Study co-author John Morris, a doctoral student in psychology at Ohio State University, Zachary Weil, research assistant professor, and Randy Nelson, professor and chairman of the department of neuroscience, said their research used laboratory animals, but their findings provide information that might be applicable to understanding human sexual development.
Researchers paired adult female hamsters with male hamsters when the males were 40 days old -- the equivalent of a human's mid-adolescence.
The study found that male animals with an early-life sexual experience later showed more signs of depressive-like behaviors as well as lower body mass, smaller reproductive tissues and changes to cells in the brain than did hamsters first exposed to sex later in life or experienced no sex at all.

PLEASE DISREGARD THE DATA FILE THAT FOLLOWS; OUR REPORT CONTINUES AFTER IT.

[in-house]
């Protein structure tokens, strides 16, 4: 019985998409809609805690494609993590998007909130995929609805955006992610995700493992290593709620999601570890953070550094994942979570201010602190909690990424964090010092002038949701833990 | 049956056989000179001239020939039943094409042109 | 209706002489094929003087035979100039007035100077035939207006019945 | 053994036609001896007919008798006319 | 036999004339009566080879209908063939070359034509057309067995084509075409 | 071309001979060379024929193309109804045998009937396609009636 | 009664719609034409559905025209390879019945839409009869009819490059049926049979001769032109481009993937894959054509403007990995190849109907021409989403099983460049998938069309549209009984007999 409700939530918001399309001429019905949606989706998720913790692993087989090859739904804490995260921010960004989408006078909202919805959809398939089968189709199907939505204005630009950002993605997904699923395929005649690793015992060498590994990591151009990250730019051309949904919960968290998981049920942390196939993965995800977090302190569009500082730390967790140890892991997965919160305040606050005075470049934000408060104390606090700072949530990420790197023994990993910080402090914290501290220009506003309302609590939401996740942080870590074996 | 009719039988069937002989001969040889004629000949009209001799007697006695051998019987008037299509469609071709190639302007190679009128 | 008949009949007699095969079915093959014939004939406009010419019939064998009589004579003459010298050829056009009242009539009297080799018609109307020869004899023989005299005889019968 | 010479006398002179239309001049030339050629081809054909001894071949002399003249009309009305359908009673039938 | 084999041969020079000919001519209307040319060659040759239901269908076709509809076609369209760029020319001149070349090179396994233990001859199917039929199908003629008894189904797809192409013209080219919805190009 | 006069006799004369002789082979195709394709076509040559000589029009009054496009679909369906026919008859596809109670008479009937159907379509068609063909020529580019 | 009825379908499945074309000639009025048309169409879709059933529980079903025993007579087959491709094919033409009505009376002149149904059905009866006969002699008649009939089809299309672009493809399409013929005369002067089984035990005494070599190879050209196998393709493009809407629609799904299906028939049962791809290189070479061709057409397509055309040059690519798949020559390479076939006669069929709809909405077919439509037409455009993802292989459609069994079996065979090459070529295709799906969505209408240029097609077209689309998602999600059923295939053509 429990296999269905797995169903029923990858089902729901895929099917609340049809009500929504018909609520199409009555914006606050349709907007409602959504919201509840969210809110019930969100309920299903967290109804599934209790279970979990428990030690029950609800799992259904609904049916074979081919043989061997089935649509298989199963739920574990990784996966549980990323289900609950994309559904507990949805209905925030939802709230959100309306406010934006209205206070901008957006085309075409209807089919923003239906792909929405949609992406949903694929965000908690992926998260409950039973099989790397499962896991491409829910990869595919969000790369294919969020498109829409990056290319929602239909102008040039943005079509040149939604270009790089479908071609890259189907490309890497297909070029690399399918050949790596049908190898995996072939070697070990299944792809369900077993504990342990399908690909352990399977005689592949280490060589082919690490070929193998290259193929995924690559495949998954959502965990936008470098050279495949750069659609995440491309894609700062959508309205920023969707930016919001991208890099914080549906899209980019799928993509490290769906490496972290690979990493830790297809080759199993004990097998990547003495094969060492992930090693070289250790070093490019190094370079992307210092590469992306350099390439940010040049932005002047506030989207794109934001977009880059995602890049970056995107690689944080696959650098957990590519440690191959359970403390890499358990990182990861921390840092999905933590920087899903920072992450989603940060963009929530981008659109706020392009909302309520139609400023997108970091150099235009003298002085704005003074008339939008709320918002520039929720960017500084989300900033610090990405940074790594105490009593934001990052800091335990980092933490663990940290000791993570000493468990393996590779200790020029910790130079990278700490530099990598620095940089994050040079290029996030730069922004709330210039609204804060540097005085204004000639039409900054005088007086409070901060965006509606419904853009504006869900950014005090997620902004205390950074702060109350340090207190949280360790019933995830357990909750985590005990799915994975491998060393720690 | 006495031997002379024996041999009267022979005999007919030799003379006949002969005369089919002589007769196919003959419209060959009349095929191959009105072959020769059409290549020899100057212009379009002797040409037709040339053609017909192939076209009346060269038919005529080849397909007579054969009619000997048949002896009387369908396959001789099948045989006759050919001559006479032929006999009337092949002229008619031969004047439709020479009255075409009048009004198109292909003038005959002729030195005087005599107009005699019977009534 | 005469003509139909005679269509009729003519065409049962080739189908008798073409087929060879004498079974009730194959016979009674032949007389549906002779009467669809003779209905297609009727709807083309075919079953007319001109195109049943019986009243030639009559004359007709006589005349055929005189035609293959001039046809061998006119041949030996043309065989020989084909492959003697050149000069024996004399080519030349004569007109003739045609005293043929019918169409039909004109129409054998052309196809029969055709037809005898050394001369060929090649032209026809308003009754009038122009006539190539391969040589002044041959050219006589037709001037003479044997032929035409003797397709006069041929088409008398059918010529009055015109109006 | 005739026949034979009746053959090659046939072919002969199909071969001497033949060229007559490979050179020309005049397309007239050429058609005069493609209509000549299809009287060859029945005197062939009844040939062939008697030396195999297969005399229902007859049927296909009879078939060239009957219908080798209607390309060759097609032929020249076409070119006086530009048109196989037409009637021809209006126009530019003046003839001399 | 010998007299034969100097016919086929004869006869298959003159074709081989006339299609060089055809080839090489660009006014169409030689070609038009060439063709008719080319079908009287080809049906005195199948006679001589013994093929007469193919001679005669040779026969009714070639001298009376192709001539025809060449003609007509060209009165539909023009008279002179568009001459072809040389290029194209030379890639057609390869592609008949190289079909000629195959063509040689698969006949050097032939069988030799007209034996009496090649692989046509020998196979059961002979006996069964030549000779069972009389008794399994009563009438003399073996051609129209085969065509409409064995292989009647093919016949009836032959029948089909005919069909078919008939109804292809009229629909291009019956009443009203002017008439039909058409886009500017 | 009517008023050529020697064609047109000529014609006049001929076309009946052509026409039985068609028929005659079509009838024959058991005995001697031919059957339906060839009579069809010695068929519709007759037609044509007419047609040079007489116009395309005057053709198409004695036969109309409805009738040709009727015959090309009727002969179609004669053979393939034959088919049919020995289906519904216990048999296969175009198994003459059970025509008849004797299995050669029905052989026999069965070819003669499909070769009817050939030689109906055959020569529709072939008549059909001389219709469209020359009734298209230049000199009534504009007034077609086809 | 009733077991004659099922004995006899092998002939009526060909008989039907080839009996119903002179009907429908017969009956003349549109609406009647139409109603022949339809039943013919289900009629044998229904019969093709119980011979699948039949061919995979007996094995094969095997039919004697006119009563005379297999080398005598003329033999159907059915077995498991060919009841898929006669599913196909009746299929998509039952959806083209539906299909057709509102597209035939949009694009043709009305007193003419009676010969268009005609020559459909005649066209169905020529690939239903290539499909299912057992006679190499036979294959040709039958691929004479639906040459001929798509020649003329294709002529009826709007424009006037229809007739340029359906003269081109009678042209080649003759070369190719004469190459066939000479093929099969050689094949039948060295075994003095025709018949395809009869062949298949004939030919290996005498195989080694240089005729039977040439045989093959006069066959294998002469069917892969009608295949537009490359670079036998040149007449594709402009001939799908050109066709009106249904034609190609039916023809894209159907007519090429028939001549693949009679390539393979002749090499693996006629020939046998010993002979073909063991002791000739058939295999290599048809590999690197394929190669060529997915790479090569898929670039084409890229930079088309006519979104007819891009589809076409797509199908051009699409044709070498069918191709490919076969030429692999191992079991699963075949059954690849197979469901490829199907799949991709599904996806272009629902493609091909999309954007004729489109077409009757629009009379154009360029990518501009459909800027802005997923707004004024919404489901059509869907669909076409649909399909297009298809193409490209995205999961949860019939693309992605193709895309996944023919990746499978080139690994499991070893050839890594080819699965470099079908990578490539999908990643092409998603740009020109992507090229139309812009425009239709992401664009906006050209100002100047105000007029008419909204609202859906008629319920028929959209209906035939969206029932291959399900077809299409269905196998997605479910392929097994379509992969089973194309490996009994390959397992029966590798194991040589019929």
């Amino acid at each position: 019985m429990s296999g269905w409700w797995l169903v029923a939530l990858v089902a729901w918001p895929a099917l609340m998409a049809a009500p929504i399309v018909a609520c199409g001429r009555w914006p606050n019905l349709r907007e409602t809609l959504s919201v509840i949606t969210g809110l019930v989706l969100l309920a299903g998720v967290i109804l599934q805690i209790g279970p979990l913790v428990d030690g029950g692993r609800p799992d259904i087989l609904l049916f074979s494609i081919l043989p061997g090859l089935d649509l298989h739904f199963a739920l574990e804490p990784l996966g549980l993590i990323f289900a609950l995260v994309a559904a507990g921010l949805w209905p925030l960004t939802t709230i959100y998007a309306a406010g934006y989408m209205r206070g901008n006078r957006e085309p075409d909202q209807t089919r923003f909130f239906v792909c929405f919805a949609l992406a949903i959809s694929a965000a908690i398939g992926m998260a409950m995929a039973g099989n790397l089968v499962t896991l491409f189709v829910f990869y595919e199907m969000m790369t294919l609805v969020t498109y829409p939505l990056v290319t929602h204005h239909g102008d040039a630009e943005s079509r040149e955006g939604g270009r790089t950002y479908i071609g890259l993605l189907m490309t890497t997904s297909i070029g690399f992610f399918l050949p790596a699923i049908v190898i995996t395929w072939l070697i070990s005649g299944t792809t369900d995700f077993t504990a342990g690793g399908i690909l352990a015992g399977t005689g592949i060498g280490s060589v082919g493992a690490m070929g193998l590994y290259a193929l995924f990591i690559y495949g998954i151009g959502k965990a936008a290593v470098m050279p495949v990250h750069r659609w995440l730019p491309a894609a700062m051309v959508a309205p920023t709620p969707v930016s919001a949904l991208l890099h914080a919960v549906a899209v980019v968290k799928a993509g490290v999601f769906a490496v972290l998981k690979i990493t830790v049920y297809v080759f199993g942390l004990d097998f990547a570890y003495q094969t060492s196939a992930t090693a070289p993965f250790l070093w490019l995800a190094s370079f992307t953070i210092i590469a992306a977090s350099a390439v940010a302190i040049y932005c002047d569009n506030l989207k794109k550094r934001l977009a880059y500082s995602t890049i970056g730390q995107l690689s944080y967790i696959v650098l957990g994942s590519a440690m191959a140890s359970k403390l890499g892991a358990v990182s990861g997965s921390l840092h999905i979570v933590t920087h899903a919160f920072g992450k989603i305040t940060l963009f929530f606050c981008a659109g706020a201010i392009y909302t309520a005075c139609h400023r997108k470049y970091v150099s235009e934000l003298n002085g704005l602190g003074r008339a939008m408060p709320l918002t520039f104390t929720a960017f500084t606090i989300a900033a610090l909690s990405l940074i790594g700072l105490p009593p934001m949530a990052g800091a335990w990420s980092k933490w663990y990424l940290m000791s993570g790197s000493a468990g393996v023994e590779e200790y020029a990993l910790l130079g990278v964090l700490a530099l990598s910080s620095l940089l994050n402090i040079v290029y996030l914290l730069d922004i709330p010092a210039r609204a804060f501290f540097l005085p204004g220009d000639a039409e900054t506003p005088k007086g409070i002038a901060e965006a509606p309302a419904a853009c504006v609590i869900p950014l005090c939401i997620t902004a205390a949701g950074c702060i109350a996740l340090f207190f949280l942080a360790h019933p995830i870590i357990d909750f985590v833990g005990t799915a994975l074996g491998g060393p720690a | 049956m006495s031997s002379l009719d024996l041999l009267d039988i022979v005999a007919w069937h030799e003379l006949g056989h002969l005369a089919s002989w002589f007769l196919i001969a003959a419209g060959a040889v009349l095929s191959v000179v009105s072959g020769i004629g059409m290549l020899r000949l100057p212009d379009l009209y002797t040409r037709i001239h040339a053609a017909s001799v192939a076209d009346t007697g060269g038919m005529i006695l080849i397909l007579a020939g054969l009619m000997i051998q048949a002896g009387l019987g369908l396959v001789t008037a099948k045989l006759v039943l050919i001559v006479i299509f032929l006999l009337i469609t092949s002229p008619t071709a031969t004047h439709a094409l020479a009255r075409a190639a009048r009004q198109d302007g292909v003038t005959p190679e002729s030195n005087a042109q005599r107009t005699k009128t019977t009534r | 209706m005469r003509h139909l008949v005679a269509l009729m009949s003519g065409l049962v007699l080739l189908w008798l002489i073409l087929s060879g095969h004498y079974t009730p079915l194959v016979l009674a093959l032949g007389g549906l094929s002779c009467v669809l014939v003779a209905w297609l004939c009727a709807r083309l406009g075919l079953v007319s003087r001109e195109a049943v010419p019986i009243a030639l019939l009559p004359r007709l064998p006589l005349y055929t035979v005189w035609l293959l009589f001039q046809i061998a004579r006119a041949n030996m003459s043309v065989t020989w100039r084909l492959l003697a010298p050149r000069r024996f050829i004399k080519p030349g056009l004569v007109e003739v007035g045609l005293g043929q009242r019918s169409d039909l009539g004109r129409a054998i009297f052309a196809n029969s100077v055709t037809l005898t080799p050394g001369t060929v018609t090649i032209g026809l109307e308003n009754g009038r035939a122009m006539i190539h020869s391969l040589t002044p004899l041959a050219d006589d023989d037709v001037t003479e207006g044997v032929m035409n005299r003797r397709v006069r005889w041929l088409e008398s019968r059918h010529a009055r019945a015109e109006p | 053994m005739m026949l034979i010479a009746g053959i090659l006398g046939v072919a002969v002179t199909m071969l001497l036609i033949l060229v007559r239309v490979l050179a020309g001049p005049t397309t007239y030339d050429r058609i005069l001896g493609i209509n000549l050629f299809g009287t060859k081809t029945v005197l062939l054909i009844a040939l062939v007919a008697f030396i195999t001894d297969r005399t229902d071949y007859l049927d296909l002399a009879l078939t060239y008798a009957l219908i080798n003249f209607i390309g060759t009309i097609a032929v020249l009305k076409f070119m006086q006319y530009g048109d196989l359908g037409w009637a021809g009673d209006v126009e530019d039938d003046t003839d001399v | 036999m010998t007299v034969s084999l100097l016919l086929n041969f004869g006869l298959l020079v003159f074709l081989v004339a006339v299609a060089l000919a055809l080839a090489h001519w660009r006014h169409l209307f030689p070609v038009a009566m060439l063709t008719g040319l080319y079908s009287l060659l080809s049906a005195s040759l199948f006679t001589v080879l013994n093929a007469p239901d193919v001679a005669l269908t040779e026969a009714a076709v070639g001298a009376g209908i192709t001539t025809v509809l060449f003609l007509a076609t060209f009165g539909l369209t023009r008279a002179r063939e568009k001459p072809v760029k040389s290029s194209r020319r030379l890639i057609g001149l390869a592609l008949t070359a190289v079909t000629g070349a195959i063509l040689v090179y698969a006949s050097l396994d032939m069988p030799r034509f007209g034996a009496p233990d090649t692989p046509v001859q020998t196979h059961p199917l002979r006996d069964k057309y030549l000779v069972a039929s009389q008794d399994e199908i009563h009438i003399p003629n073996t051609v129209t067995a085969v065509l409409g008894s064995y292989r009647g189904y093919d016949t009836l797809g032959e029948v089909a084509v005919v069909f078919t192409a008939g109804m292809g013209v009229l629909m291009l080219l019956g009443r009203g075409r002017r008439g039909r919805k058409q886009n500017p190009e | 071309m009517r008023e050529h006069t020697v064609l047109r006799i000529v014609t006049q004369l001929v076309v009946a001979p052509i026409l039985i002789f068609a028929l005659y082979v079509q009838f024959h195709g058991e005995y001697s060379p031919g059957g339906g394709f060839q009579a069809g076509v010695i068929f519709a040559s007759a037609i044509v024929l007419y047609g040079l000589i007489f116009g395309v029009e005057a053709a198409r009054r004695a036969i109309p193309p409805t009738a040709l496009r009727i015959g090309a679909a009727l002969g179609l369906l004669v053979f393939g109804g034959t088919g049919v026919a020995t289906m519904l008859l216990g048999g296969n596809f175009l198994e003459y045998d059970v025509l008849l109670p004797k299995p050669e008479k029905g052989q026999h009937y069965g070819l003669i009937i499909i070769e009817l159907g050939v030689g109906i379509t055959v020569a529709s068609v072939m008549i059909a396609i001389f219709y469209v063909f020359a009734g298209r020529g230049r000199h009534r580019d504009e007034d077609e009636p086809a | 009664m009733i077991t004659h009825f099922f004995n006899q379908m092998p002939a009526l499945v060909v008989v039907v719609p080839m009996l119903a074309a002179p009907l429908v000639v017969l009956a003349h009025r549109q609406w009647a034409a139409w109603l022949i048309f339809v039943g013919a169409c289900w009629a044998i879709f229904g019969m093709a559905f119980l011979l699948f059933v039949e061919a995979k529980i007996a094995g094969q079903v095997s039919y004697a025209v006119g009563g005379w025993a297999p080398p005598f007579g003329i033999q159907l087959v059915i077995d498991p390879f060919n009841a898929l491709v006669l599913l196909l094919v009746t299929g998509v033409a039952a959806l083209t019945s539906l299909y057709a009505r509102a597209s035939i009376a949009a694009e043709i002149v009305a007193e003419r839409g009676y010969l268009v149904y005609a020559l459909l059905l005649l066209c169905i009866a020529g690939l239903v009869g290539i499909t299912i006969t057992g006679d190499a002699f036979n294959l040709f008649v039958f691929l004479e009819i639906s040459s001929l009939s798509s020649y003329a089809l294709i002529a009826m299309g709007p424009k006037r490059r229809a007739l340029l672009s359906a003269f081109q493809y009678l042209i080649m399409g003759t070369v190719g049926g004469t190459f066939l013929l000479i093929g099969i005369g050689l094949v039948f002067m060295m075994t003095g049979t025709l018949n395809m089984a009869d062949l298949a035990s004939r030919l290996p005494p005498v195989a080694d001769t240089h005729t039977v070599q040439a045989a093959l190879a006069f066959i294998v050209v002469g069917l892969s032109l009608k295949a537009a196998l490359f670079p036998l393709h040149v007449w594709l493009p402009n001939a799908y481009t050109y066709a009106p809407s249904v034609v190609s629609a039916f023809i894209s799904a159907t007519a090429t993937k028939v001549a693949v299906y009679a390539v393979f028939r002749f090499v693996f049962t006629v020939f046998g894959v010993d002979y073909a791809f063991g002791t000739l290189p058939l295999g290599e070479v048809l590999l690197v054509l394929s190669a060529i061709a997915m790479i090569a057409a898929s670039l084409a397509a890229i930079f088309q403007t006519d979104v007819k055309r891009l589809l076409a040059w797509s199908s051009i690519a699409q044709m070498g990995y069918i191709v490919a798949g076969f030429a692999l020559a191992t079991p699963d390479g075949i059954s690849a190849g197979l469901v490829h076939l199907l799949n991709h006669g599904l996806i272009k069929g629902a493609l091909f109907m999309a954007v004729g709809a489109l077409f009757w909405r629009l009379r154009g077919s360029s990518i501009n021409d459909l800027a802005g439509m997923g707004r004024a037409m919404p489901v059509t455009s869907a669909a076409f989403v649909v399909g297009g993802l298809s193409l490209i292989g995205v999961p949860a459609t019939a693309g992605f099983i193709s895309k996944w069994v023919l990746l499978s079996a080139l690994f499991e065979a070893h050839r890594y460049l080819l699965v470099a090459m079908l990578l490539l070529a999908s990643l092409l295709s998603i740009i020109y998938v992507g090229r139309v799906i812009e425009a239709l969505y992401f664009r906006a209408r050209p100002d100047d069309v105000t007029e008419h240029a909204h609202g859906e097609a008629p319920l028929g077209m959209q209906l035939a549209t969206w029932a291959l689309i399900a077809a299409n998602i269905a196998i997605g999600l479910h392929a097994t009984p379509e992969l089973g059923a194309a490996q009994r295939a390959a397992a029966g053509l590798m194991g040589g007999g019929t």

Among the cell changes observed in the animals that had sex during adolescence were higher levels of expression of a gene associated with inflammation in their brain tissue and less complex cellular structures in key signaling areas of the brain. They also had stronger immune response, suggesting their immune systems were in a heightened state of readiness even without the presence of infection -- a potential sign of an autoimmune problem, the study said.
The findings were presented at the Society for Neuroscience annual meeting in Washington.